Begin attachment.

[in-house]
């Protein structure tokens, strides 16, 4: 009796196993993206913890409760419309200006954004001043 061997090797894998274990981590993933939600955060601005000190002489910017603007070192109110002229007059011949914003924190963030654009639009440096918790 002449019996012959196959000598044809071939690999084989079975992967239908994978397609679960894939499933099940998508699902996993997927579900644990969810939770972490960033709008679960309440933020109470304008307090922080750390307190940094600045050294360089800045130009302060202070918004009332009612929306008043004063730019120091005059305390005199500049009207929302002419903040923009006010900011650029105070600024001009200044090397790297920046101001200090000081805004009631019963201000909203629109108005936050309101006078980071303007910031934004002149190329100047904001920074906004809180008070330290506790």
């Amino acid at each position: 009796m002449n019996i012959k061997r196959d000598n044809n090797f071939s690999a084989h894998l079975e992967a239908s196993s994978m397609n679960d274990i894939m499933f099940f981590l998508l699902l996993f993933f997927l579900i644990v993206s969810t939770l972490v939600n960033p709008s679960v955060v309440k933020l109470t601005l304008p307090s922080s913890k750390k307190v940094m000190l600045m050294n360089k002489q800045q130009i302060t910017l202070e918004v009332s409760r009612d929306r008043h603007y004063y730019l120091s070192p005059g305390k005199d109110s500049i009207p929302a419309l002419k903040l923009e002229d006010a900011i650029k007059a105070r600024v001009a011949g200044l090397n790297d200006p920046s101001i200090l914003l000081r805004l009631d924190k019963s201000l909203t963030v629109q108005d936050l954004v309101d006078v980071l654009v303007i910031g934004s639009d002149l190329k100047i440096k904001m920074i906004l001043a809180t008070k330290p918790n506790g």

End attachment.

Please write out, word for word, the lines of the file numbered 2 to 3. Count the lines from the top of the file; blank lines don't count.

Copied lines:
């Protein structure tokens, strides 16, 4: 009796196993993206913890409760419309200006954004001043 061997090797894998274990981590993933939600955060601005000190002489910017603007070192109110002229007059011949914003924190963030654009639009440096918790 002449019996012959196959000598044809071939690999084989079975992967239908994978397609679960894939499933099940998508699902996993997927579900644990969810939770972490960033709008679960309440933020109470304008307090922080750390307190940094600045050294360089800045130009302060202070918004009332009612929306008043004063730019120091005059305390005199500049009207929302002419903040923009006010900011650029105070600024001009200044090397790297920046101001200090000081805004009631019963201000909203629109108005936050309101006078980071303007910031934004002149190329100047904001920074906004809180008070330290506790």
């Amino acid at each position: 009796m002449n019996i012959k061997r196959d000598n044809n090797f071939s690999a084989h894998l079975e992967a239908s196993s994978m397609n679960d274990i894939m499933f099940f981590l998508l699902l996993f993933f997927l579900i644990v993206s969810t939770l972490v939600n960033p709008s679960v955060v309440k933020l109470t601005l304008p307090s922080s913890k750390k307190v940094m000190l600045m050294n360089k002489q800045q130009i302060t910017l202070e918004v009332s409760r009612d929306r008043h603007y004063y730019l120091s070192p005059g305390k005199d109110s500049i009207p929302a419309l002419k903040l923009e002229d006010a900011i650029k007059a105070r600024v001009a011949g200044l090397n790297d200006p920046s101001i200090l914003l000081r805004l009631d924190k019963s201000l909203t963030v629109q108005d936050l954004v309101d006078v980071l654009v303007i910031g934004s639009d002149l190329k100047i440096k904001m920074i906004l001043a809180t008070k330290p918790n506790g």